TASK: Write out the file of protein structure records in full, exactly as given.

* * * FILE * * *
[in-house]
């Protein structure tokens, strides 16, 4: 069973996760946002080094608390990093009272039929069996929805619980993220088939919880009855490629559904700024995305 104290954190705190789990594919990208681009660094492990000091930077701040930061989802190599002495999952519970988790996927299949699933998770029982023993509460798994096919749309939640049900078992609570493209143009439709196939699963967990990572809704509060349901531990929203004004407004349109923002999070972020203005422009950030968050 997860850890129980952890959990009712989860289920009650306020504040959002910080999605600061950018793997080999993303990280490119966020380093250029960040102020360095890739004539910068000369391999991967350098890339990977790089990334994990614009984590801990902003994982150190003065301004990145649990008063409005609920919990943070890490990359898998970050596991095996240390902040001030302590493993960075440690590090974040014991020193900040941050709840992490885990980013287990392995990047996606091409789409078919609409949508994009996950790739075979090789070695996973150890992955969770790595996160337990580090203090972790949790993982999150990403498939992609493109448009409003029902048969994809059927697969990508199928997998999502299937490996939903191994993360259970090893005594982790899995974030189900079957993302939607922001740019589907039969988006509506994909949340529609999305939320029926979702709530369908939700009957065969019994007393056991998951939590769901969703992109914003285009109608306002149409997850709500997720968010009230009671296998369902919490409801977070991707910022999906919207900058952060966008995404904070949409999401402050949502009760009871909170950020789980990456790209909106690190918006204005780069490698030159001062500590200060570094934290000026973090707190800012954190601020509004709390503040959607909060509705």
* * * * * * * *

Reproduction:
[in-house]
């Protein structure tokens, strides 16, 4: 069973996760946002080094608390990093009272039929069996929805619980993220088939919880009855490629559904700024995305 104290954190705190789990594919990208681009660094492990000091930077701040930061989802190599002495999952519970988790996927299949699933998770029982023993509460798994096919749309939640049900078992609570493209143009439709196939699963967990990572809704509060349901531990929203004004407004349109923002999070972020203005422009950030968050 997860850890129980952890959990009712989860289920009650306020504040959002910080999605600061950018793997080999993303990280490119966020380093250029960040102020360095890739004539910068000369391999991967350098890339990977790089990334994990614009984590801990902003994982150190003065301004990145649990008063409005609920919990943070890490990359898998970050596991095996240390902040001030302590493993960075440690590090974040014991020193900040941050709840992490885990980013287990392995990047996606091409789409078919609409949508994009996950790739075979090789070695996973150890992955969770790595996160337990580090203090972790949790993982999150990403498939992609493109448009409003029902048969994809059927697969990508199928997998999502299937490996939903191994993360259970090893005594982790899995974030189900079957993302939607922001740019589907039969988006509506994909949340529609999305939320029926979702709530369908939700009957065969019994007393056991998951939590769901969703992109914003285009109608306002149409997850709500997720968010009230009671296998369902919490409801977070991707910022999906919207900058952060966008995404904070949409999401402050949502009760009871909170950020789980990456790209909106690190918006204005780069490698030159001062500590200060570094934290000026973090707190800012954190601020509004709390503040959607909060509705």